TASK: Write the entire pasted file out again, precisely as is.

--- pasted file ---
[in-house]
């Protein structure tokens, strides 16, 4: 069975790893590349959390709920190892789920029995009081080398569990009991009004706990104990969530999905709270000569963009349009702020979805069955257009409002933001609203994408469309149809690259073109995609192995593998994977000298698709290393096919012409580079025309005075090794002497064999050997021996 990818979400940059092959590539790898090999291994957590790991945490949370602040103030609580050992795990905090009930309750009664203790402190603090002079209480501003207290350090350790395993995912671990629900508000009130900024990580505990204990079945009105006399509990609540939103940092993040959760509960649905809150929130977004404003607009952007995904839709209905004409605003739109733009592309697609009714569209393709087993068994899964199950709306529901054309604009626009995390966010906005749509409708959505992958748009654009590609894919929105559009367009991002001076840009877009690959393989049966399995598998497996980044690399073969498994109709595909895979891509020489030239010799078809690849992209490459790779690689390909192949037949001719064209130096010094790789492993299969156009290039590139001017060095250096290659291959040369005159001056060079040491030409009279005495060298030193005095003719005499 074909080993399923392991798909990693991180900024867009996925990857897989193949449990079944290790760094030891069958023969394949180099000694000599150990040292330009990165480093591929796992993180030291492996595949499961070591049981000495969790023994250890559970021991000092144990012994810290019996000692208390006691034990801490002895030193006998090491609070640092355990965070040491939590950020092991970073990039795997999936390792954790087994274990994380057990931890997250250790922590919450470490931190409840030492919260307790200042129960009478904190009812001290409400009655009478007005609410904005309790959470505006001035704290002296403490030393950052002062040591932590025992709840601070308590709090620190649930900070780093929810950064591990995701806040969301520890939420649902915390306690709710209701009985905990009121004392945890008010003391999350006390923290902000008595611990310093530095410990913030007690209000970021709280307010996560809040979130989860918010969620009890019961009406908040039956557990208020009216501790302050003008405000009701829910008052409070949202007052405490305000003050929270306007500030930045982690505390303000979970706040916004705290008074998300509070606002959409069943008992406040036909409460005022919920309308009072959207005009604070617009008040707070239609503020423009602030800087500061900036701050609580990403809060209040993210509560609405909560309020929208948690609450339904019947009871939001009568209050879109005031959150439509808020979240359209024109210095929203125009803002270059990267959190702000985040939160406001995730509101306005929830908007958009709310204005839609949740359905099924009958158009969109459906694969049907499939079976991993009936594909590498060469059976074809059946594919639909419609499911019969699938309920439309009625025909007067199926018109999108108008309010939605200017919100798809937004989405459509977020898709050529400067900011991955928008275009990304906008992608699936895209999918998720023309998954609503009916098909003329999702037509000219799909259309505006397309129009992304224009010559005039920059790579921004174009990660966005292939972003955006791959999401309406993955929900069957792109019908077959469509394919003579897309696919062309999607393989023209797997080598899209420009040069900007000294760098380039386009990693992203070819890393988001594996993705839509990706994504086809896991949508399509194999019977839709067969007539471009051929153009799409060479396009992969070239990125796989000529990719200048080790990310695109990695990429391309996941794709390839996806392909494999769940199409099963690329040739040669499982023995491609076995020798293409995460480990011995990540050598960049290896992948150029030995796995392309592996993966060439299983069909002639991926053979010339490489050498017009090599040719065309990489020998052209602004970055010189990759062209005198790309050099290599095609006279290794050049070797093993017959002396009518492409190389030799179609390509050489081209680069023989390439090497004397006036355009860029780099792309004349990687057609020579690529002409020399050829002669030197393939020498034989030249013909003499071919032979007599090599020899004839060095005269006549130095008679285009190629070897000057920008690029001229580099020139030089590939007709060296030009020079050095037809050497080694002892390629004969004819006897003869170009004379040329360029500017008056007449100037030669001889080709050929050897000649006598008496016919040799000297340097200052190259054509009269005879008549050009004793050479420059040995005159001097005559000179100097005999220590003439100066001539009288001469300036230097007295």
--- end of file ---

[in-house]
């Protein structure tokens, strides 16, 4: 069975790893590349959390709920190892789920029995009081080398569990009991009004706990104990969530999905709270000569963009349009702020979805069955257009409002933001609203994408469309149809690259073109995609192995593998994977000298698709290393096919012409580079025309005075090794002497064999050997021996 990818979400940059092959590539790898090999291994957590790991945490949370602040103030609580050992795990905090009930309750009664203790402190603090002079209480501003207290350090350790395993995912671990629900508000009130900024990580505990204990079945009105006399509990609540939103940092993040959760509960649905809150929130977004404003607009952007995904839709209905004409605003739109733009592309697609009714569209393709087993068994899964199950709306529901054309604009626009995390966010906005749509409708959505992958748009654009590609894919929105559009367009991002001076840009877009690959393989049966399995598998497996980044690399073969498994109709595909895979891509020489030239010799078809690849992209490459790779690689390909192949037949001719064209130096010094790789492993299969156009290039590139001017060095250096290659291959040369005159001056060079040491030409009279005495060298030193005095003719005499 074909080993399923392991798909990693991180900024867009996925990857897989193949449990079944290790760094030891069958023969394949180099000694000599150990040292330009990165480093591929796992993180030291492996595949499961070591049981000495969790023994250890559970021991000092144990012994810290019996000692208390006691034990801490002895030193006998090491609070640092355990965070040491939590950020092991970073990039795997999936390792954790087994274990994380057990931890997250250790922590919450470490931190409840030492919260307790200042129960009478904190009812001290409400009655009478007005609410904005309790959470505006001035704290002296403490030393950052002062040591932590025992709840601070308590709090620190649930900070780093929810950064591990995701806040969301520890939420649902915390306690709710209701009985905990009121004392945890008010003391999350006390923290902000008595611990310093530095410990913030007690209000970021709280307010996560809040979130989860918010969620009890019961009406908040039956557990208020009216501790302050003008405000009701829910008052409070949202007052405490305000003050929270306007500030930045982690505390303000979970706040916004705290008074998300509070606002959409069943008992406040036909409460005022919920309308009072959207005009604070617009008040707070239609503020423009602030800087500061900036701050609580990403809060209040993210509560609405909560309020929208948690609450339904019947009871939001009568209050879109005031959150439509808020979240359209024109210095929203125009803002270059990267959190702000985040939160406001995730509101306005929830908007958009709310204005839609949740359905099924009958158009969109459906694969049907499939079976991993009936594909590498060469059976074809059946594919639909419609499911019969699938309920439309009625025909007067199926018109999108108008309010939605200017919100798809937004989405459509977020898709050529400067900011991955928008275009990304906008992608699936895209999918998720023309998954609503009916098909003329999702037509000219799909259309505006397309129009992304224009010559005039920059790579921004174009990660966005292939972003955006791959999401309406993955929900069957792109019908077959469509394919003579897309696919062309999607393989023209797997080598899209420009040069900007000294760098380039386009990693992203070819890393988001594996993705839509990706994504086809896991949508399509194999019977839709067969007539471009051929153009799409060479396009992969070239990125796989000529990719200048080790990310695109990695990429391309996941794709390839996806392909494999769940199409099963690329040739040669499982023995491609076995020798293409995460480990011995990540050598960049290896992948150029030995796995392309592996993966060439299983069909002639991926053979010339490489050498017009090599040719065309990489020998052209602004970055010189990759062209005198790309050099290599095609006279290794050049070797093993017959002396009518492409190389030799179609390509050489081209680069023989390439090497004397006036355009860029780099792309004349990687057609020579690529002409020399050829002669030197393939020498034989030249013909003499071919032979007599090599020899004839060095005269006549130095008679285009190629070897000057920008690029001229580099020139030089590939007709060296030009020079050095037809050497080694002892390629004969004819006897003869170009004379040329360029500017008056007449100037030669001889080709050929050897000649006598008496016919040799000297340097200052190259054509009269005879008549050009004793050479420059040995005159001097005559000179100097005999220590003439100066001539009288001469300036230097007295």